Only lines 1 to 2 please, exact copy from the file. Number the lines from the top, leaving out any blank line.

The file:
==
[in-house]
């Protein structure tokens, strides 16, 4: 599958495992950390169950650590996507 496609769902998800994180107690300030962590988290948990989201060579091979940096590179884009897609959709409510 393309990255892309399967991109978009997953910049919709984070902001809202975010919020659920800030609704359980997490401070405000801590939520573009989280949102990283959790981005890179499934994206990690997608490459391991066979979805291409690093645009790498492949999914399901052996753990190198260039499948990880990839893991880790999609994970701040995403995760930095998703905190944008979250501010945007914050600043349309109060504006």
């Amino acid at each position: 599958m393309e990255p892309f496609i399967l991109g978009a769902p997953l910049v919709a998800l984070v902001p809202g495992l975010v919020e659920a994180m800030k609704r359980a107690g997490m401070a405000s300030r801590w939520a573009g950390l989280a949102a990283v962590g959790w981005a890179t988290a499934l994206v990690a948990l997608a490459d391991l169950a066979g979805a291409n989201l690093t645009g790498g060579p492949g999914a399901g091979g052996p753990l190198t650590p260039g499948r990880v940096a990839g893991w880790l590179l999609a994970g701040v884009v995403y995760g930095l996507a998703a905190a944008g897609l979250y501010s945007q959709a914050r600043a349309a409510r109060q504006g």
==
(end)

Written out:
[in-house]
């Protein structure tokens, strides 16, 4: 599958495992950390169950650590996507 496609769902998800994180107690300030962590988290948990989201060579091979940096590179884009897609959709409510 393309990255892309399967991109978009997953910049919709984070902001809202975010919020659920800030609704359980997490401070405000801590939520573009989280949102990283959790981005890179499934994206990690997608490459391991066979979805291409690093645009790498492949999914399901052996753990190198260039499948990880990839893991880790999609994970701040995403995760930095998703905190944008979250501010945007914050600043349309109060504006």